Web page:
7 JUNE 2003, Page 40

From gin craze to twin Krays

Ian Thomson

LONDON'S UNDERWORLD by Fergus Linnane Robson Books, £16.95, pp. 288, ISBN 186105548X 1 n this jolly history of London crime, Fergus Linnane fathoms the city's underbelly of lurkers. crack-dealers and other chancers. There's no shortage of gangland cuties along the way, from Cocky Wager the highwayman to the Brothers Kray. Like many amateur 'criminologists', Linnane grudgingly admires the terrible twins. Ronnie Kray wore custommade brogues and camel-hair overcoats; his brother Reg ran up-scale London strip clubs and trafficked in cocaine. The Krays were not the first Londoners to glamorise crime. The 1940s underworld boss Jack Spot, who tried (but failed) to raid Heathrow Airport, is another memorable deviant. Spot was so smart he could talk his way out of a safe-deposit box.

The Victorian middle classes remained largely ignorant of London's great unwashed until they read about them in Mayhew or Dickens. However, they enjoyed quantities of flagellation novels such as Lady Bumtickler's Revels and Prince Cherrypop and the Good Fabf***. While red-faced gentlemen consumed this pornography in Mayfair, tarts worked the filthy, rat-infested rookeries of the East End. Over in Soho, thieves preyed on people's credulity, mugging them with a knock-out dose of chloral hydrate or a saloon-bar Mickey Finn.

The gin craze that shook 18th-century London particularly interests Linnane, Abuse of the spirit caused a spectacular rise in murder. 'corruption and moral queasiness'. Though the 1736 Gin Act was intended to curb mass addiction to gin (by imposing a hefty licence fee on distillers and retailers), shoe-blacks, chandlers and prostitutes nevertheless continued to sell bootleg 'Kill-Grief . By 1750, every man and woman in east London was drinking two pints of gin a week. Georgian maps show Smithfield to be a fearful antheap of spirit-shops and tippling-houses.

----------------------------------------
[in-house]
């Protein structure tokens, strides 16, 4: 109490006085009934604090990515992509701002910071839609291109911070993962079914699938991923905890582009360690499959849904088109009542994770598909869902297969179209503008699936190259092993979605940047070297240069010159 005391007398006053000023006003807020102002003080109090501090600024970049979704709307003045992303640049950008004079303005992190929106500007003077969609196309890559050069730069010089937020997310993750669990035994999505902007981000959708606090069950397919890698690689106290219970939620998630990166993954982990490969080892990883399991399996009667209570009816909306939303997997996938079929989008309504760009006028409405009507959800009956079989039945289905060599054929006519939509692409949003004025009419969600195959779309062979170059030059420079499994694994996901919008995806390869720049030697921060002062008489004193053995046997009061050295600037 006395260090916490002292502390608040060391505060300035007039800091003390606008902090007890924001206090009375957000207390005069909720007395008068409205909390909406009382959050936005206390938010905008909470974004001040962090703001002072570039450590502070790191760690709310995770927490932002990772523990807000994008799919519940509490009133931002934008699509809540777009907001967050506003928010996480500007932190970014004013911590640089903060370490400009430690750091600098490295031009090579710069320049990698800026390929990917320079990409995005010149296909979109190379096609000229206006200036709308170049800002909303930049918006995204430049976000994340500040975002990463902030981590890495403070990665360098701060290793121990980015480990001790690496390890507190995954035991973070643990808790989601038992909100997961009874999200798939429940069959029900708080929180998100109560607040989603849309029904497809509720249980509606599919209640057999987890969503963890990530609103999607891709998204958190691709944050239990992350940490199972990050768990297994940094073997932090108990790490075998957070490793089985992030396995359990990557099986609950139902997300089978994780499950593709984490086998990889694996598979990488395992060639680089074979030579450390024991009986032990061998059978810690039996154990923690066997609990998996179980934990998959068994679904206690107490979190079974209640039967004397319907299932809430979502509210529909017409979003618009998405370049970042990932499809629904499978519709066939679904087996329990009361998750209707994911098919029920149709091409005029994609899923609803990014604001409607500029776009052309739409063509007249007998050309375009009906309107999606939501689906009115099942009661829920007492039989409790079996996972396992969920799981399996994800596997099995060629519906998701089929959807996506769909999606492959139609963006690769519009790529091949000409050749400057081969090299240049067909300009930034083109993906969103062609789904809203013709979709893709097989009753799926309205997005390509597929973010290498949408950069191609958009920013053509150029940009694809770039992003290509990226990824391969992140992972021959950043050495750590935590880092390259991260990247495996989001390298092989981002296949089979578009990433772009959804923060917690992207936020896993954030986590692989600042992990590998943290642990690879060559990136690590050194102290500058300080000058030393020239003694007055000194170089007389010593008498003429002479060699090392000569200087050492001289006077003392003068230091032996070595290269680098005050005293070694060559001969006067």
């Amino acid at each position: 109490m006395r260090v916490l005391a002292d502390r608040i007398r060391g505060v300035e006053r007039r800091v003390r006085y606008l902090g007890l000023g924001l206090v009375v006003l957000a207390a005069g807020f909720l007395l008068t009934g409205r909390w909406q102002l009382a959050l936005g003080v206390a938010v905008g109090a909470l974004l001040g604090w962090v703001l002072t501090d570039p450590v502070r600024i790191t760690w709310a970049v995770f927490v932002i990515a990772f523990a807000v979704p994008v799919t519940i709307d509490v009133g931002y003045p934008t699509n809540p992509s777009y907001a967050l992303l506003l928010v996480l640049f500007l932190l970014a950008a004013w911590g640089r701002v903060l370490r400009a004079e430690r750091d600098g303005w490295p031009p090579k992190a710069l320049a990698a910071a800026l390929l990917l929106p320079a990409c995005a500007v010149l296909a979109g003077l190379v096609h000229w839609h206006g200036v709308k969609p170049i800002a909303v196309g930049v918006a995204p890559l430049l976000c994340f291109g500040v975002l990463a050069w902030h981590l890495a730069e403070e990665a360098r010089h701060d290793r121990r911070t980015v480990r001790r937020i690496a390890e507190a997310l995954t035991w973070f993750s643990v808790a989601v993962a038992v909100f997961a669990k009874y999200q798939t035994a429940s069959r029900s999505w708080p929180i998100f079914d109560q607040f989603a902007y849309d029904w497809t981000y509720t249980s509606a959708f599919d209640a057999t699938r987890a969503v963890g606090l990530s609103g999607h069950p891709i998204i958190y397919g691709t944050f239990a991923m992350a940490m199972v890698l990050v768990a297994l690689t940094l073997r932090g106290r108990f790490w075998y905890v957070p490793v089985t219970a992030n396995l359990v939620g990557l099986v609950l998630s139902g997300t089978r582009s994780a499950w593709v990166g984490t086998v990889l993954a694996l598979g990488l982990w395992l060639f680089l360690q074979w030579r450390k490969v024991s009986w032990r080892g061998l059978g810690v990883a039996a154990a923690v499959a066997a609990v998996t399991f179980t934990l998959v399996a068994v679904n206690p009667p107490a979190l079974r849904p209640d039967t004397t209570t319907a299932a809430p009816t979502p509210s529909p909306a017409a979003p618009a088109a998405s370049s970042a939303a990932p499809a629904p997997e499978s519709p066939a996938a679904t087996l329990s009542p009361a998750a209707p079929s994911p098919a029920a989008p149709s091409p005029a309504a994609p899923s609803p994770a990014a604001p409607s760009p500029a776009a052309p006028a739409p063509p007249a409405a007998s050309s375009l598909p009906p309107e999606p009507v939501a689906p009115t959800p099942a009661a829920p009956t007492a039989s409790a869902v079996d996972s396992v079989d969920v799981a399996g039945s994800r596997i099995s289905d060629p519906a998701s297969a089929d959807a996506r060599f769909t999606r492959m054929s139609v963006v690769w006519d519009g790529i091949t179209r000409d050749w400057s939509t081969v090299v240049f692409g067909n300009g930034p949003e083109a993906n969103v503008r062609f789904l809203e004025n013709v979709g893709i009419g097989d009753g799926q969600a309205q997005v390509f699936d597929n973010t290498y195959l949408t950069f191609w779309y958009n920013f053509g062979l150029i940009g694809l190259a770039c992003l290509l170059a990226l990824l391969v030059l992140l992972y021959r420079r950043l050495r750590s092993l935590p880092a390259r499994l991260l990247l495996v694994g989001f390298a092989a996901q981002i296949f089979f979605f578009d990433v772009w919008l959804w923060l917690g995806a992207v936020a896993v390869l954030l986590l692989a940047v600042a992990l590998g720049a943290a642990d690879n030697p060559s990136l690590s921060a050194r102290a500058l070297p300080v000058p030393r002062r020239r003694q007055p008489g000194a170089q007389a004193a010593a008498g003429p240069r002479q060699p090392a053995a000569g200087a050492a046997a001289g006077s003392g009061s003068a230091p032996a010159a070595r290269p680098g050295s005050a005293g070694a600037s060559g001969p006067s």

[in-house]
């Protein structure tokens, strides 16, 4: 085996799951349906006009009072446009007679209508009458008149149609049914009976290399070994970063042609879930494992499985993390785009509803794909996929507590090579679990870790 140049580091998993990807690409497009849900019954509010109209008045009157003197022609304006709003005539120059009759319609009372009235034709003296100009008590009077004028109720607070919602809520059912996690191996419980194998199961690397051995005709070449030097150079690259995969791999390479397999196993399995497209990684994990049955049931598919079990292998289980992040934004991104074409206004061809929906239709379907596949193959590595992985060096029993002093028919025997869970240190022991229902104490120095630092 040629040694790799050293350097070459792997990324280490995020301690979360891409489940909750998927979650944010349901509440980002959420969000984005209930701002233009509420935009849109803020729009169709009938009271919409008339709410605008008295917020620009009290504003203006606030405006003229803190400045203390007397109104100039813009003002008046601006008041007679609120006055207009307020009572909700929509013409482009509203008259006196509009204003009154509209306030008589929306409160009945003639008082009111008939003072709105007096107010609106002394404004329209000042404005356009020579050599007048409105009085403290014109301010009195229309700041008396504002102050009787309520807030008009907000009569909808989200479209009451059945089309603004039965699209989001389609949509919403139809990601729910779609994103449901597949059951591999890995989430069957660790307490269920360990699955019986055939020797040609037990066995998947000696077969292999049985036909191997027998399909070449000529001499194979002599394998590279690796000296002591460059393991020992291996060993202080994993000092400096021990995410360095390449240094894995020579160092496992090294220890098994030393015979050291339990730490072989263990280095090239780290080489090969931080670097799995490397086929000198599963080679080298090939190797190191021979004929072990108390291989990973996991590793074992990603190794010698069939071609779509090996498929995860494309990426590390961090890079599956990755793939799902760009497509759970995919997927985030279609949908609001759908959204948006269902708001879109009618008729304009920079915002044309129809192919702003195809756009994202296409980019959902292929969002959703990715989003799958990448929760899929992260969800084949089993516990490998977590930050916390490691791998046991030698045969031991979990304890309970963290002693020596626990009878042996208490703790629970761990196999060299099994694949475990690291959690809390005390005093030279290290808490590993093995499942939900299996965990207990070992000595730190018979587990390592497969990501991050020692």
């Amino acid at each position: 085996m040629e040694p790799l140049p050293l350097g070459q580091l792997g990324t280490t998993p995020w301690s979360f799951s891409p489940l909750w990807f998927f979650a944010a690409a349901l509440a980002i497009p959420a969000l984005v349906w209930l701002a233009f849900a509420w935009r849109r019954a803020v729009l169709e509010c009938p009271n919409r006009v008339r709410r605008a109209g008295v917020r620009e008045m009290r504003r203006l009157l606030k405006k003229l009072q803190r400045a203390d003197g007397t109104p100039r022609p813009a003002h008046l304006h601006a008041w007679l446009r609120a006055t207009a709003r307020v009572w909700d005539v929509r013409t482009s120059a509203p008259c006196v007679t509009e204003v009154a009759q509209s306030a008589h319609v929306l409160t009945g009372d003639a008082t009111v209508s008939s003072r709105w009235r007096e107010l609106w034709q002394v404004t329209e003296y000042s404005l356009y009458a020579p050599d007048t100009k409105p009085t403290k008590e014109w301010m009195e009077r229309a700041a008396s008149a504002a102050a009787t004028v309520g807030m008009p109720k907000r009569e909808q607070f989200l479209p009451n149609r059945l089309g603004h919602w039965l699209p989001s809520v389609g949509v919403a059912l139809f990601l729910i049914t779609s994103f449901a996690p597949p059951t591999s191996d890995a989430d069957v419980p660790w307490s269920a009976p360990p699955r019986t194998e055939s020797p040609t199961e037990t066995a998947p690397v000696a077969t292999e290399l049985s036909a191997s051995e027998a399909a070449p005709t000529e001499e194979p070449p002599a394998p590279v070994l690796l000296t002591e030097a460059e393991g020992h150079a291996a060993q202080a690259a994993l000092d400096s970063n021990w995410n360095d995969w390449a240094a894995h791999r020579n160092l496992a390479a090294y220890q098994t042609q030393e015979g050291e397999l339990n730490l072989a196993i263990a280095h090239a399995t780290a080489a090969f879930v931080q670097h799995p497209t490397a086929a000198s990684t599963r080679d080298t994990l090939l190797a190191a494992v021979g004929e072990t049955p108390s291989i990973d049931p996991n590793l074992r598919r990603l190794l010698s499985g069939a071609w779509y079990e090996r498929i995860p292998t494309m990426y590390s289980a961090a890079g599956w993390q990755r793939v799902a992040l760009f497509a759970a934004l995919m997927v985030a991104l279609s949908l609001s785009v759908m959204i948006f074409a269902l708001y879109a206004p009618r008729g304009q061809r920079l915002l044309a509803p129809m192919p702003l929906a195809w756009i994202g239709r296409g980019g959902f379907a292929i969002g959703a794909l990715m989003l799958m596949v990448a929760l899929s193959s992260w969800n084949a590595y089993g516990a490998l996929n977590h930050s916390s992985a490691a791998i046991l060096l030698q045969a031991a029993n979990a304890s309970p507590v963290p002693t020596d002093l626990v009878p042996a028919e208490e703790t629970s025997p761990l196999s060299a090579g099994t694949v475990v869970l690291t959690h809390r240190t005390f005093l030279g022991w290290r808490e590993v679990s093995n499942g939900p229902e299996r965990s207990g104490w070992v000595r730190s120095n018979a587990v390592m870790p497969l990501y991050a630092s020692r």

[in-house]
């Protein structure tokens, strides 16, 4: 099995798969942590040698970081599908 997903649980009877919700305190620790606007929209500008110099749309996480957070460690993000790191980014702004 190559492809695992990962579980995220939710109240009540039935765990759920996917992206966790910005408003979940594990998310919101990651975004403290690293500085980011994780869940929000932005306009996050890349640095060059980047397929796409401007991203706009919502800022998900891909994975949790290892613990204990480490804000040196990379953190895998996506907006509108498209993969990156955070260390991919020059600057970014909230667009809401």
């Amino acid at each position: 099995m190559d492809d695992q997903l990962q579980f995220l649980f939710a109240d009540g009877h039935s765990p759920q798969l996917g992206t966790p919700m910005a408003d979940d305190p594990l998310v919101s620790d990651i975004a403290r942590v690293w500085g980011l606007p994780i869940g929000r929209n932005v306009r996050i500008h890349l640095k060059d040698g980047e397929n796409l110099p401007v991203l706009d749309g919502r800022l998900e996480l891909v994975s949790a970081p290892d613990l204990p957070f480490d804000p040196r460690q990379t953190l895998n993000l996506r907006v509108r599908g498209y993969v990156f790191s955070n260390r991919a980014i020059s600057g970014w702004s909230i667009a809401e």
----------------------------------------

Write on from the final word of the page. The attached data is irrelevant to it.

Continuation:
Wartime Soho, with its steamed-up caffs, was another hive of illicit activity. But it was only during the 1970s and 1980s, says Linnane, that the area's sex industry thrived. The pimps and bouncers who used

to guard Soho clip-joints and peep-shows were mostly front men for powerful Maltese porn brokers. One of these, a brisket of beef named 'Big Frank' Mifsud, began life in Malta as a traffic policeman, then flourished in London with olive oil importation. (He died in his native Malta in 1999, an old-style vice baron gone to seed.) Now, however, Soho's sex industry is dominated by Albanians. These Albanians are a rough crew but they fleece clients in the same way as the Maltese, with a promise of sex that never materialises. It seems little has changed since John Dryden (who lived in Soho) despaired: 'When I consider life, 'tis all a cheat; Yet fooled with hope, men favour the deceit.'

Into this book. Linnane packs many curious facts. Obadiah Lemon (a London highwayman) used fishing rods to hook hats and wigs out of passing coaches; burning at the stake ended in 1789; and the first crack factory in Britain was discovered in Peckham, south London, in 1988. As an amalgam of horror stories, London's Underworld is fun to read but ultimately it cloys. Submerging rivals in barrels of wet concrete, slashing them with Stanley knives: one longs for a bit of civility. Even Ronnie Kray had his sensitive side.

Ian Thomson has won the Royal Society of Literature Heinemann Award for his biography of Primo Levi.